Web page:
Topics for project work / Master

The content on this page was translated automatically.

In recent years, new methods have been developed to record mobility behaviour thanks to the possibilities of digitalization (observations of behaviour using mobile devices, colloquially known as "tracking apps"). Regardless of the survey method, the same data on mobility behavior is generally relevant: source and destination as well as start and end times, means of transport used and the purposes of all trips made within a defined period (often one day). This raises the question of the extent to which the collected data is comparable and which methodological effects become apparent.

The aim is to conduct a separate survey in which a small sample of people will fill out a traditional travel diary based on a survey and also use a tracking app. The data is to be compared and systematic deviations and differences identified. Previous knowledge of R is helpful, but not necessary. Both the tracking app and the route diary already exist, but the survey is to be carried out by you.

The car is the German's favorite child, while public transport ekes out an existence as a viral virus, and not just since Corona. And yet public transport, in contrast to private cars, is in line with the latest climate protection targets and the necessary change in traffic patterns. So why is driving a car so cool - but not taking the bus?

In this paper, we will examine the current tensions between public transport (pandemic, passenger numbers, 1.5°C target, provision of public services and economic efficiency), the image campaigns on public transport and how they are presented. The focus of the analysis will be on research and interviews with experts.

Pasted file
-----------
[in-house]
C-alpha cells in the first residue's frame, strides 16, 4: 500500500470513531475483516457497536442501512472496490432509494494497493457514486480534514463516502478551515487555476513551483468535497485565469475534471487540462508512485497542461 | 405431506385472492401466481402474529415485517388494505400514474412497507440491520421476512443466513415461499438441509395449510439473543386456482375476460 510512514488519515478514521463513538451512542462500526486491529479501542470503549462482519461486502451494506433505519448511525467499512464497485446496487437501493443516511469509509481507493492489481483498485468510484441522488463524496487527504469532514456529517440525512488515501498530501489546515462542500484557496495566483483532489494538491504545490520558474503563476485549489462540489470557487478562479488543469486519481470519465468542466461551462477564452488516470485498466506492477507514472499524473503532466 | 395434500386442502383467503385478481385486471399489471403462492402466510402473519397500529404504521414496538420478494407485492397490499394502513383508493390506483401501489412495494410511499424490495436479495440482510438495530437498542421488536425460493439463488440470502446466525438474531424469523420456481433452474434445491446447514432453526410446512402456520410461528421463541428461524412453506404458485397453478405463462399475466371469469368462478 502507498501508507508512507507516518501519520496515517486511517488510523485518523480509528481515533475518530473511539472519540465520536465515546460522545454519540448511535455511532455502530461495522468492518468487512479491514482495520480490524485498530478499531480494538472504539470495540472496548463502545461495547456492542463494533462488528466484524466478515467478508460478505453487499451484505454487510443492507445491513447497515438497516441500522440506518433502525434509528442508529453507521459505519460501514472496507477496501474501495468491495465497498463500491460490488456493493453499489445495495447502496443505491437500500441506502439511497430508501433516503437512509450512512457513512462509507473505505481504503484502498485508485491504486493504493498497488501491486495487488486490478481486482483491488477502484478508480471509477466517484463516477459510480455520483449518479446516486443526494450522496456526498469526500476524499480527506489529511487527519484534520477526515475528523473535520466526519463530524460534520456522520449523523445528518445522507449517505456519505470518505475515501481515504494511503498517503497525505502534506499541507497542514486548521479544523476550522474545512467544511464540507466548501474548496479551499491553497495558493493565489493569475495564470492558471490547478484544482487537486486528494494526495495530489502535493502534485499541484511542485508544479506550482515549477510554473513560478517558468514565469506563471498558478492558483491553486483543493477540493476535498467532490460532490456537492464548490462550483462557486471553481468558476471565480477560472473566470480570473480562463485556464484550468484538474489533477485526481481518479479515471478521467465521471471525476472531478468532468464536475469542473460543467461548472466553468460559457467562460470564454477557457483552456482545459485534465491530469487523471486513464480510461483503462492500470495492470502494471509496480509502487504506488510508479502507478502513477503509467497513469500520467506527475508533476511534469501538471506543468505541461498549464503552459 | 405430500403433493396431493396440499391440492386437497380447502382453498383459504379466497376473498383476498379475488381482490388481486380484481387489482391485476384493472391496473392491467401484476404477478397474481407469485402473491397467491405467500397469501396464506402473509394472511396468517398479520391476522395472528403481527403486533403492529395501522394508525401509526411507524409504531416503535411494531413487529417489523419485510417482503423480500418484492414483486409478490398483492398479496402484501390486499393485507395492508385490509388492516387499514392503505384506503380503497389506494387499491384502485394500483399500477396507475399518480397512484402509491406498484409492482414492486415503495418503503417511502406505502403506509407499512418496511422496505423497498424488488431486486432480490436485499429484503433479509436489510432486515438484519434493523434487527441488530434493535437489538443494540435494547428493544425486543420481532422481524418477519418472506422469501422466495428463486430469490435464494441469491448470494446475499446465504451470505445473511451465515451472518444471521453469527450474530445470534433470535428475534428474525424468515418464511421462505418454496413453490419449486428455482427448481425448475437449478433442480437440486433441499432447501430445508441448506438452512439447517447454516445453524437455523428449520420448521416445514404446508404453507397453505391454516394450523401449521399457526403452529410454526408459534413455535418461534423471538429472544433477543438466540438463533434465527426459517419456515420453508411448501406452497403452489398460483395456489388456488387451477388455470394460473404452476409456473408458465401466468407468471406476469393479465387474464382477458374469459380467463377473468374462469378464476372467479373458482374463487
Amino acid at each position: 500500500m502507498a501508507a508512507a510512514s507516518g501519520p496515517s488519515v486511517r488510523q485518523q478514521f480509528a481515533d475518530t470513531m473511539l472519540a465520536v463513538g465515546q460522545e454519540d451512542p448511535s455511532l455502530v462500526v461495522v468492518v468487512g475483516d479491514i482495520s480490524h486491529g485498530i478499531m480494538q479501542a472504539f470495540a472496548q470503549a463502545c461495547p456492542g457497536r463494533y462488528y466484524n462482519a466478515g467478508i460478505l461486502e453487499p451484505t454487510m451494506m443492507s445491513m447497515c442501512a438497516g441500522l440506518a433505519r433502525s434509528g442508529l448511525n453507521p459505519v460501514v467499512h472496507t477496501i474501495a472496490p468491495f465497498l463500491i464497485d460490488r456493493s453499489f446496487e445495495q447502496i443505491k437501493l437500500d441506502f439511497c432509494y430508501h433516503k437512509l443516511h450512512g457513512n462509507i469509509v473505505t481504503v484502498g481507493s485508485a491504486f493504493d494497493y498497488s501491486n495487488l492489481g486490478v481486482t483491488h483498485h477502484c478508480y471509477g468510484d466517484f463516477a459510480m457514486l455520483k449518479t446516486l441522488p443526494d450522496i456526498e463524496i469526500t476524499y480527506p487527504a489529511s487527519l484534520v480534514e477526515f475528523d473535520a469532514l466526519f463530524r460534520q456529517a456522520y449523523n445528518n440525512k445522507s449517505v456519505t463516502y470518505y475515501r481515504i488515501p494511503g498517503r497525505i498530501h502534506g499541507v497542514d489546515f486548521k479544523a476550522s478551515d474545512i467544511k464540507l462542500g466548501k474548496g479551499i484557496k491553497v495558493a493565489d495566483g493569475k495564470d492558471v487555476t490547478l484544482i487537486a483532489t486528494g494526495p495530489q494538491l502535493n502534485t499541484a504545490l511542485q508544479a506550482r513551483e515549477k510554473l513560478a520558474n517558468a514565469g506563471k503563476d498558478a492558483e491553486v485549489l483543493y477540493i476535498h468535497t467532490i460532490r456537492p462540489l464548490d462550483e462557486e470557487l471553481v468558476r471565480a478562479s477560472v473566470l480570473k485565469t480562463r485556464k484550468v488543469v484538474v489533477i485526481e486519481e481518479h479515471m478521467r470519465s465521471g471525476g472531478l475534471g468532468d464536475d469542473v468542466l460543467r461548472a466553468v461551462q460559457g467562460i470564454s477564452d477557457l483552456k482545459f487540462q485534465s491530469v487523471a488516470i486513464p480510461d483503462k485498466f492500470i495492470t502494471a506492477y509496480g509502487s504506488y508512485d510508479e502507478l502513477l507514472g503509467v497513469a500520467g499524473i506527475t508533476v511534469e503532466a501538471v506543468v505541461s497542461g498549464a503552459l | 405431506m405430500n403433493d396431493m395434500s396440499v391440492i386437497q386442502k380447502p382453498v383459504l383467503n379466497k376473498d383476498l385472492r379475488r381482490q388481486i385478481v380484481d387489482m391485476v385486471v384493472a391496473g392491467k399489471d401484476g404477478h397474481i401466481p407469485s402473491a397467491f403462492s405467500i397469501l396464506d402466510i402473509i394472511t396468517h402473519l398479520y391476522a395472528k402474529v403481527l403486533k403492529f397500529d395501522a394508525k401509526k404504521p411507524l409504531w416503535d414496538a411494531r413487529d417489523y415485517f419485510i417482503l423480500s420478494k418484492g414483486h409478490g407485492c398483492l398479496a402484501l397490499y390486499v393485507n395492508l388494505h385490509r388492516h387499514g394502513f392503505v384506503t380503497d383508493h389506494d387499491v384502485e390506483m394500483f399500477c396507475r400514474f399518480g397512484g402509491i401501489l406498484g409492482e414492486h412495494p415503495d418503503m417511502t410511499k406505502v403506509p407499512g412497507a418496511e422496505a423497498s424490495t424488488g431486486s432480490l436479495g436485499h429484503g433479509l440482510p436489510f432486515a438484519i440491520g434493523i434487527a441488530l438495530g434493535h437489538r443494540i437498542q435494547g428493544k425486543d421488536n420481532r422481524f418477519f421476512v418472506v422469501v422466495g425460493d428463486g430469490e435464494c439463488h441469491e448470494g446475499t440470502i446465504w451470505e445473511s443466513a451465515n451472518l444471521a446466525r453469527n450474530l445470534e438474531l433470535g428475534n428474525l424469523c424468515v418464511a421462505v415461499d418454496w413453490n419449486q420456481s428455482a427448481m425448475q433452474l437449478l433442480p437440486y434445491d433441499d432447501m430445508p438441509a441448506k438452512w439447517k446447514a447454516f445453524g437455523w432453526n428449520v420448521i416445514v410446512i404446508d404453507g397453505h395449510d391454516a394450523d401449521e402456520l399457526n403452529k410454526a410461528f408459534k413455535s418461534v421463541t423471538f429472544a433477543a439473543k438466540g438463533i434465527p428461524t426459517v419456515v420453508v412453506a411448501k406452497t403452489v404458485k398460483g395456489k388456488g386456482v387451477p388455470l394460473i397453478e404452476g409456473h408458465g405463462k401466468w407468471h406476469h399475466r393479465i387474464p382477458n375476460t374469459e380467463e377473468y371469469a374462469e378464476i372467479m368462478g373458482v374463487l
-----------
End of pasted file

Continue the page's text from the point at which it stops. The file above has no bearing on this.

The aim of the work is to evaluate the different image campaigns on the basis of various criteria to be developed and to provide answers to the questions:

  • What can public transport learn from the automotive industry?
  • Are the advantages of public transport actually communicated adequately?
  • How can the traffic turnaround be used to place public transport attractively "on the market"?

In the course of the Covid-19 pandemic, location-independent working has increased significantly worldwide. The aim of this study is to investigate how selected works councils and trade unions currently view the topic of coworking spaces and location-independent working, what similarities and differences are seen between working from home versus working in coworking spaces, how the risk of traffic rebound effects is assessed and what ideas there are about future developments.

To this end, an interview guide is to be developed to determine the attitudes and assessments of employees and trade union representatives regarding coworking spaces and location-independent working. This interview guide is to be used to conduct a pre-test based on 3-4 interviews. The interviews can be conducted in person or online. They are to be documented in progress reports and evaluated using Mayring's summarizing qualitative content analysis.

If you are interested, please fill out the following contact form

* Mandatory fields

Contact form